27th September 2022

Farm guilty of welfare offences

A West Dorset farm which caused unnecessary suffering to cattle has been fined more than £50,000.

By JTS Staff
Journal of Trading Standards' in-house team
When advice and basic animal husbandry is ignored, formal action can and does follow

An investigation by Dorset Council Trading Standards has resulted in a hefty fine for a dairy farm that caused unnecessary suffering to its livestock.

A cow with an injured leg that had not received veterinary treatment (image credit: Dorset Council Trading Standards)

When Trading Standards Officers visited Higher Kingston Russell Farm in West Dorset in April 2021 they found three sick and emaciated calves, a cow with a badly injured front leg that had not received veterinary treatment for three months and a calf trapped in wire, as well as dirty animal pens, water troughs and feeding equipment.

They also found dead calves in pens with live cattle and various cattle skulls and bones scattered around the farm.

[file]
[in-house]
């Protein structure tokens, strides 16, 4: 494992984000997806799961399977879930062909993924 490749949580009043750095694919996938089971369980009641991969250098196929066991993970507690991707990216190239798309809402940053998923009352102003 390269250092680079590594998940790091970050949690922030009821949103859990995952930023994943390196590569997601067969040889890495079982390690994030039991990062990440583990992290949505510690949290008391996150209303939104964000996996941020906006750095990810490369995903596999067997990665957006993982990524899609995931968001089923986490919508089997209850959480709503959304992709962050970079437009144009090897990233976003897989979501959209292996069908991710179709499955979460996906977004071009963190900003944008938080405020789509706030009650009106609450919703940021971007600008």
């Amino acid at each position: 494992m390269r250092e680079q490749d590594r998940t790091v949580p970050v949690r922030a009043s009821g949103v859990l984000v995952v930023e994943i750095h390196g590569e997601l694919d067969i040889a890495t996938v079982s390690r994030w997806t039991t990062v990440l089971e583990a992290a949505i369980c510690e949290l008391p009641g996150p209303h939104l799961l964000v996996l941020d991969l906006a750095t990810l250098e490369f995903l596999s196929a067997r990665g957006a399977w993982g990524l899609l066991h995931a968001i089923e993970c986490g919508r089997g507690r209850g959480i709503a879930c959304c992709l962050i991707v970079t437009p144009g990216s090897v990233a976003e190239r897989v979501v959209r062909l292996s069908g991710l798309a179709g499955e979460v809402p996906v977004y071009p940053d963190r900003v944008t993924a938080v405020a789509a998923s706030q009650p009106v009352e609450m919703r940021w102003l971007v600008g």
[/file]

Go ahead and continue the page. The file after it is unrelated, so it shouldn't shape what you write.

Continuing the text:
Ireosa Ltd, which operates the farm, appeared at Poole Magistrates Court for sentencing on 20 September, having pleaded guilty to seven animal health and welfare, animal by-products and feed legislation offences at an earlier hearing.

The company was fined a total of £52,650 and ordered to pay prosecution costs of £6,186.

Officers from Dorset Council Trading Standards service had been visiting the farm regularly over the past six years in repeated efforts to ensure that welfare standards were improved. As a result of their visit in April 2021, the farm lost its Red Tractor accreditation for a minimum period of two years.

Cllr Laura Beddow, Dorset Council Portfolio Holder for Customer and Community Services, said: “Our Trading Standards team work with livestock keepers to improve the welfare of their animals, but when advice and basic animal husbandry is ignored, formal action can and does follow.

“All livestock keepers have a clear responsibility to ensure conditions they keep animals in, and the care they are given, is adequate. Where there is evidence of unnecessary suffering we will intervene and consider formal enforcement action.”

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